In response to heavy criticism from tax authorities and consumer groups last year over its conduct as a nonprofit, Blue Shield of California will hold what it is billing as its first “annual stakeholder meeting.” Blue Shield says it wants to report on its goals and performance and how “it’s making a difference.” But the newfound openness and transparency comes with a hitch: The meeting is closed to the public.
Blue Shield is webcasting the May 18th event, so space isn't an issue. You can't even watch the proceedings unless you're one of the few who have received this invitation.
The meeting is also closed to Blue Shield’s own policyholders. The health plan has previously argued that it has no obligation to do public good because its exclusive duty as a nonprofit is to benefit its policyholders. But Blue Shield apparently doesn’t regard policyholders as stakeholders.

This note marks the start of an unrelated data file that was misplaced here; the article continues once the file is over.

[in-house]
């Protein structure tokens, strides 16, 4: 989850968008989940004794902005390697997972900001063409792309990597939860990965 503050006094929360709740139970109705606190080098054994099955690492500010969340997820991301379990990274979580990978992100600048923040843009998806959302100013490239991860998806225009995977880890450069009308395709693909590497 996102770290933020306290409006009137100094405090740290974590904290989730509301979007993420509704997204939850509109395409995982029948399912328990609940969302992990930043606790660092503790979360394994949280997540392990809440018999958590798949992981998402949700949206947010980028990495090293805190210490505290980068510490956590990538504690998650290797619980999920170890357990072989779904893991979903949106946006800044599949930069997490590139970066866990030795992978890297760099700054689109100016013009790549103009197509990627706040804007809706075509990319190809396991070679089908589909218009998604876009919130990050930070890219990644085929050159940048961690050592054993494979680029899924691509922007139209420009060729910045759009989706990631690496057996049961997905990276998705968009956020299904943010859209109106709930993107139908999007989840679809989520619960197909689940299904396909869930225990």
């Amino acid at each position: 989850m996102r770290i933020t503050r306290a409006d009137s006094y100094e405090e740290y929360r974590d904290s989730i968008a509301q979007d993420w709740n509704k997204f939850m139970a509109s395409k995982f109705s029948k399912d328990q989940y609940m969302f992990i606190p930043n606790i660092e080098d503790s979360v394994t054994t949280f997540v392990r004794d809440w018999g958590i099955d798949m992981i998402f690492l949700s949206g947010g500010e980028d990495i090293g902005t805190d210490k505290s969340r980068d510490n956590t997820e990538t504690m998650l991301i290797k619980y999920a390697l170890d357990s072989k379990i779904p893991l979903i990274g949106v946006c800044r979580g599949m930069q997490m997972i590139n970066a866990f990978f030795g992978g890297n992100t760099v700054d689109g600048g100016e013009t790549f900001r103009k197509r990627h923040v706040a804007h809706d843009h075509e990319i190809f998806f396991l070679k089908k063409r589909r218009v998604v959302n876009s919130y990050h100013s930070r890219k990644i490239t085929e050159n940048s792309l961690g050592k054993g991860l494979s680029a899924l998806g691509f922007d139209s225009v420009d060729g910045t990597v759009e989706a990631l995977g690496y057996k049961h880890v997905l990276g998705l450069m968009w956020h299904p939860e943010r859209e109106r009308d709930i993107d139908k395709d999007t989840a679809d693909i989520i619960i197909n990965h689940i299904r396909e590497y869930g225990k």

As the invitation-only meeting reflects, Blue Shield's corporate leaders feel no accountability to either the public or policyholders--despite controlling nonprofit assets worth billions of dollars.
And why should they? Last year they succeeded in getting California's health plan regulator to quietly exempt them from a key state law enforcing the public accountability of nonprofit health plans.